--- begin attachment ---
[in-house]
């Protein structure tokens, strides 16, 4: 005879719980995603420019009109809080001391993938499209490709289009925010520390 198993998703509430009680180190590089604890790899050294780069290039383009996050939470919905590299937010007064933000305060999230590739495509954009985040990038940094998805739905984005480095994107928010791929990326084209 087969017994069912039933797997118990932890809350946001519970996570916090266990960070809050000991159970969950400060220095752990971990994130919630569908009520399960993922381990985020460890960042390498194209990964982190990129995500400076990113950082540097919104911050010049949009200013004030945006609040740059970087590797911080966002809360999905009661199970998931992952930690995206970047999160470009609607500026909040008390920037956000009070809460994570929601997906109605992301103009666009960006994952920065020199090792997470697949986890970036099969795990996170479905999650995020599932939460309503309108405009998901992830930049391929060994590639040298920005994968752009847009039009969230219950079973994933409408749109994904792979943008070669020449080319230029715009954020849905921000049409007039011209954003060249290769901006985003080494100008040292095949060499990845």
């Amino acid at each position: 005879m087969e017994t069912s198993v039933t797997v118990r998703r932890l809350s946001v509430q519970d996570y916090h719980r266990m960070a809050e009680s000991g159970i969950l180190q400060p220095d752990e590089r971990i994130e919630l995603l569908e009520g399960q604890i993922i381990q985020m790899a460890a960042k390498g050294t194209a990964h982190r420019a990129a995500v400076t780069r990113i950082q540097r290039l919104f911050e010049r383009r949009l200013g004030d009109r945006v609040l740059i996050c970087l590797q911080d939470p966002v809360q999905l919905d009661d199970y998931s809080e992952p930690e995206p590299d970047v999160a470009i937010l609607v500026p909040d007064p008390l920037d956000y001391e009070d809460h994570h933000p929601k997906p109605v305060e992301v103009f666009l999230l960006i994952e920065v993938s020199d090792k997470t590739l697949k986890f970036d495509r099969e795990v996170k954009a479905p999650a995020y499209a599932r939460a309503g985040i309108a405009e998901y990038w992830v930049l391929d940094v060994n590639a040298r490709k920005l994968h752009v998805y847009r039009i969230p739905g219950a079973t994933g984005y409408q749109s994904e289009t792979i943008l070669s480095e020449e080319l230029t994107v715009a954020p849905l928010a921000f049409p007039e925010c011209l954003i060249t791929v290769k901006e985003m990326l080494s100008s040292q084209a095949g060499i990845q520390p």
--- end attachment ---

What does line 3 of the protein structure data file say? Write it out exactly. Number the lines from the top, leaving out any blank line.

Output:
């Amino acid at each position: 005879m087969e017994t069912s198993v039933t797997v118990r998703r932890l809350s946001v509430q519970d996570y916090h719980r266990m960070a809050e009680s000991g159970i969950l180190q400060p220095d752990e590089r971990i994130e919630l995603l569908e009520g399960q604890i993922i381990q985020m790899a460890a960042k390498g050294t194209a990964h982190r420019a990129a995500v400076t780069r990113i950082q540097r290039l919104f911050e010049r383009r949009l200013g004030d009109r945006v609040l740059i996050c970087l590797q911080d939470p966002v809360q999905l919905d009661d199970y998931s809080e992952p930690e995206p590299d970047v999160a470009i937010l609607v500026p909040d007064p008390l920037d956000y001391e009070d809460h994570h933000p929601k997906p109605v305060e992301v103009f666009l999230l960006i994952e920065v993938s020199d090792k997470t590739l697949k986890f970036d495509r099969e795990v996170k954009a479905p999650a995020y499209a599932r939460a309503g985040i309108a405009e998901y990038w992830v930049l391929d940094v060994n590639a040298r490709k920005l994968h752009v998805y847009r039009i969230p739905g219950a079973t994933g984005y409408q749109s994904e289009t792979i943008l070669s480095e020449e080319l230029t994107v715009a954020p849905l928010a921000f049409p007039e925010c011209l954003i060249t791929v290769k901006e985003m990326l080494s100008s040292q084209a095949g060499i990845q520390p």